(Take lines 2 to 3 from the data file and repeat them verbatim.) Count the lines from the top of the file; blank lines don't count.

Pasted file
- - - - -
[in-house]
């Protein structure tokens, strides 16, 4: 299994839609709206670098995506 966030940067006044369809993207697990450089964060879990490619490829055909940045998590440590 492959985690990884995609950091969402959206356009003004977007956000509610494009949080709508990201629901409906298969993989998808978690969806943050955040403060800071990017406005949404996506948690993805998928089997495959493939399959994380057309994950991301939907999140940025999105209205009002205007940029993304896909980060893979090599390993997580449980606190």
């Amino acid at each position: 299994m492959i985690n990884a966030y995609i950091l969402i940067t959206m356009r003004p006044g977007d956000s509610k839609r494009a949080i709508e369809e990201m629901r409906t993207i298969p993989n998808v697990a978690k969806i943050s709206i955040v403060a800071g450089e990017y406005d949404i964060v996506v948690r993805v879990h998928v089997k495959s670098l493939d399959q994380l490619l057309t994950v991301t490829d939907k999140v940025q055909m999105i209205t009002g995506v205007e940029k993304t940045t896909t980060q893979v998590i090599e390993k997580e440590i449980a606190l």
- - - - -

């Protein structure tokens, strides 16, 4: 299994839609709206670098995506 966030940067006044369809993207697990450089964060879990490619490829055909940045998590440590 492959985690990884995609950091969402959206356009003004977007956000509610494009949080709508990201629901409906298969993989998808978690969806943050955040403060800071990017406005949404996506948690993805998928089997495959493939399959994380057309994950991301939907999140940025999105209205009002205007940029993304896909980060893979090599390993997580449980606190």
């Amino acid at each position: 299994m492959i985690n990884a966030y995609i950091l969402i940067t959206m356009r003004p006044g977007d956000s509610k839609r494009a949080i709508e369809e990201m629901r409906t993207i298969p993989n998808v697990a978690k969806i943050s709206i955040v403060a800071g450089e990017y406005d949404i964060v996506v948690r993805v879990h998928v089997k495959s670098l493939d399959q994380l490619l057309t994950v991301t490829d939907k999140v940025q055909m999105i209205t009002g995506v205007e940029k993304t940045t896909t980060q893979v998590i090599e390993k997580e440590i449980a606190l």